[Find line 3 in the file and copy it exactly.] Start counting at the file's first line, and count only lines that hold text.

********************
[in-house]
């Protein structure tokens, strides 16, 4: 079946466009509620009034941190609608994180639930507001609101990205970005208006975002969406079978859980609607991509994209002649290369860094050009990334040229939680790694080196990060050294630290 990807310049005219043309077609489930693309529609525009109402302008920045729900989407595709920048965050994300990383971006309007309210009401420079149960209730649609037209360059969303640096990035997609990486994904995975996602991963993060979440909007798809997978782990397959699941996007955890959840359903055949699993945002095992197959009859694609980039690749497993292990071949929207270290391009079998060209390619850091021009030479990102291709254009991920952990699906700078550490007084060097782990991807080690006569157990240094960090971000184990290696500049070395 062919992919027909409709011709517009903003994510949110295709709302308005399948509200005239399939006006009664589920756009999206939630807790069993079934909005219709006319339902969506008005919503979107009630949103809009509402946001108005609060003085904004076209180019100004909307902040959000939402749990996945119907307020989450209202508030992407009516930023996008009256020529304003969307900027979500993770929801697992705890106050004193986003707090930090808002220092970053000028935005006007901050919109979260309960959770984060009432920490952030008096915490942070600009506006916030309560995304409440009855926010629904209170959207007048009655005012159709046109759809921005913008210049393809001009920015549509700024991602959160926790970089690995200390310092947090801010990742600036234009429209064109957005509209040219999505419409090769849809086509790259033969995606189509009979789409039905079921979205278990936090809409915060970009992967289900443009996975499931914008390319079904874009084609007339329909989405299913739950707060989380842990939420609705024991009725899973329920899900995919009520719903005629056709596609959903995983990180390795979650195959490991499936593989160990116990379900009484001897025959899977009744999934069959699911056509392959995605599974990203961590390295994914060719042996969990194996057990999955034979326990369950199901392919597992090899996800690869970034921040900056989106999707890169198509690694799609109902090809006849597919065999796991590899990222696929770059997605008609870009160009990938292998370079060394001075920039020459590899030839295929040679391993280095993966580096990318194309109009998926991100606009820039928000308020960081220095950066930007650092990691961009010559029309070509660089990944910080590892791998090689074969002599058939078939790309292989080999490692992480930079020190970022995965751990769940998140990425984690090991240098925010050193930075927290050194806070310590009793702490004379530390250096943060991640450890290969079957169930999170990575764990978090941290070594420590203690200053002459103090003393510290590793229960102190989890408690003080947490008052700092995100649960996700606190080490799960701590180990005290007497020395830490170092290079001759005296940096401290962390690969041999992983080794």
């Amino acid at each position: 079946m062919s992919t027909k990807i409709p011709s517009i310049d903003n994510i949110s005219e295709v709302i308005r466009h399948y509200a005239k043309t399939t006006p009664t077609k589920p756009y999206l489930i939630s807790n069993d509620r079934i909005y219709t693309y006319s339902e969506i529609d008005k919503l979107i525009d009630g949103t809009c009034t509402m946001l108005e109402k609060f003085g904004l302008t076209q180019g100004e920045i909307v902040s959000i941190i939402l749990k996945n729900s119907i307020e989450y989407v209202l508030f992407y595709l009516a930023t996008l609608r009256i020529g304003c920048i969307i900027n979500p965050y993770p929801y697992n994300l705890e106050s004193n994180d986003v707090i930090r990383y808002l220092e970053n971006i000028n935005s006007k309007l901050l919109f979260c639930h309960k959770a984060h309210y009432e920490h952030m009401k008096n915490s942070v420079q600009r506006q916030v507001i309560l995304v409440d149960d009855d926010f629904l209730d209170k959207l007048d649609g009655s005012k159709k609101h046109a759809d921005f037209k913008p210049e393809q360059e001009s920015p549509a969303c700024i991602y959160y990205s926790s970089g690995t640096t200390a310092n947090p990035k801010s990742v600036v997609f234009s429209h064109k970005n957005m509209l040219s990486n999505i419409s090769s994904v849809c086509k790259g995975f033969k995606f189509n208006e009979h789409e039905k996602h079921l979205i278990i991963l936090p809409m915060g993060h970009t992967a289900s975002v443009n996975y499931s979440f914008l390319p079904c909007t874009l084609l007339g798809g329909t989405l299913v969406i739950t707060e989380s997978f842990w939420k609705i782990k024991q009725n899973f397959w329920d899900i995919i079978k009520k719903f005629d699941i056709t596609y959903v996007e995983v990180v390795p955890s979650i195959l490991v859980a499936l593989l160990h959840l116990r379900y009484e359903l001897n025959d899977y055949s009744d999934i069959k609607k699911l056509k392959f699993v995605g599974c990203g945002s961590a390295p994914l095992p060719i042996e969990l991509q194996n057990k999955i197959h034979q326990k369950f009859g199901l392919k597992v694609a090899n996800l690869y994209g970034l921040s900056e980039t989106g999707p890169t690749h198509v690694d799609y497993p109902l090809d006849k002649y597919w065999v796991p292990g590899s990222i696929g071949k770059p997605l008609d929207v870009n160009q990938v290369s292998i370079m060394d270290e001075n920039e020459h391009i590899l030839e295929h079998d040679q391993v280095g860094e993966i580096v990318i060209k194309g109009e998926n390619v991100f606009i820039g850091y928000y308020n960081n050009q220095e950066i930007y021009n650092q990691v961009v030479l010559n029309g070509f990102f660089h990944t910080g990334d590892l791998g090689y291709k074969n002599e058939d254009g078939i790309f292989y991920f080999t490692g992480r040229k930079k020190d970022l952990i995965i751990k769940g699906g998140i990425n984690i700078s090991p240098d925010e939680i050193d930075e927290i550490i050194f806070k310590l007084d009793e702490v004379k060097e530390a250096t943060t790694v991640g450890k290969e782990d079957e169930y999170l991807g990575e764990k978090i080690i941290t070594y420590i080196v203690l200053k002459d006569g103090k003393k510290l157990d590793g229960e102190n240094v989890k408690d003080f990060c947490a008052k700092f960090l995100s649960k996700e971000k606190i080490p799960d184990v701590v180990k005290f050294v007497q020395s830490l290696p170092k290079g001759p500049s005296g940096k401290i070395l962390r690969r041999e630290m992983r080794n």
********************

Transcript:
């Amino acid at each position: 079946m062919s992919t027909k990807i409709p011709s517009i310049d903003n994510i949110s005219e295709v709302i308005r466009h399948y509200a005239k043309t399939t006006p009664t077609k589920p756009y999206l489930i939630s807790n069993d509620r079934i909005y219709t693309y006319s339902e969506i529609d008005k919503l979107i525009d009630g949103t809009c009034t509402m946001l108005e109402k609060f003085g904004l302008t076209q180019g100004e920045i909307v902040s959000i941190i939402l749990k996945n729900s119907i307020e989450y989407v209202l508030f992407y595709l009516a930023t996008l609608r009256i020529g304003c920048i969307i900027n979500p965050y993770p929801y697992n994300l705890e106050s004193n994180d986003v707090i930090r990383y808002l220092e970053n971006i000028n935005s006007k309007l901050l919109f979260c639930h309960k959770a984060h309210y009432e920490h952030m009401k008096n915490s942070v420079q600009r506006q916030v507001i309560l995304v409440d149960d009855d926010f629904l209730d209170k959207l007048d649609g009655s005012k159709k609101h046109a759809d921005f037209k913008p210049e393809q360059e001009s920015p549509a969303c700024i991602y959160y990205s926790s970089g690995t640096t200390a310092n947090p990035k801010s990742v600036v997609f234009s429209h064109k970005n957005m509209l040219s990486n999505i419409s090769s994904v849809c086509k790259g995975f033969k995606f189509n208006e009979h789409e039905k996602h079921l979205i278990i991963l936090p809409m915060g993060h970009t992967a289900s975002v443009n996975y499931s979440f914008l390319p079904c909007t874009l084609l007339g798809g329909t989405l299913v969406i739950t707060e989380s997978f842990w939420k609705i782990k024991q009725n899973f397959w329920d899900i995919i079978k009520k719903f005629d699941i056709t596609y959903v996007e995983v990180v390795p955890s979650i195959l490991v859980a499936l593989l160990h959840l116990r379900y009484e359903l001897n025959d899977y055949s009744d999934i069959k609607k699911l056509k392959f699993v995605g599974c990203g945002s961590a390295p994914l095992p060719i042996e969990l991509q194996n057990k999955i197959h034979q326990k369950f009859g199901l392919k597992v694609a090899n996800l690869y994209g970034l921040s900056e980039t989106g999707p890169t690749h198509v690694d799609y497993p109902l090809d006849k002649y597919w065999v796991p292990g590899s990222i696929g071949k770059p997605l008609d929207v870009n160009q990938v290369s292998i370079m060394d270290e001075n920039e020459h391009i590899l030839e295929h079998d040679q391993v280095g860094e993966i580096v990318i060209k194309g109009e998926n390619v991100f606009i820039g850091y928000y308020n960081n050009q220095e950066i930007y021009n650092q990691v961009v030479l010559n029309g070509f990102f660089h990944t910080g990334d590892l791998g090689y291709k074969n002599e058939d254009g078939i790309f292989y991920f080999t490692g992480r040229k930079k020190d970022l952990i995965i751990k769940g699906g998140i990425n984690i700078s090991p240098d925010e939680i050193d930075e927290i550490i050194f806070k310590l007084d009793e702490v004379k060097e530390a250096t943060t790694v991640g450890k290969e782990d079957e169930y999170l991807g990575e764990k978090i080690i941290t070594y420590i080196v203690l200053k002459d006569g103090k003393k510290l157990d590793g229960e102190n240094v989890k408690d003080f990060c947490a008052k700092f960090l995100s649960k996700e971000k606190i080490p799960d184990v701590v180990k005290f050294v007497q020395s830490l290696p170092k290079g001759p500049s005296g940096k401290i070395l962390r690969r041999e630290m992983r080794n």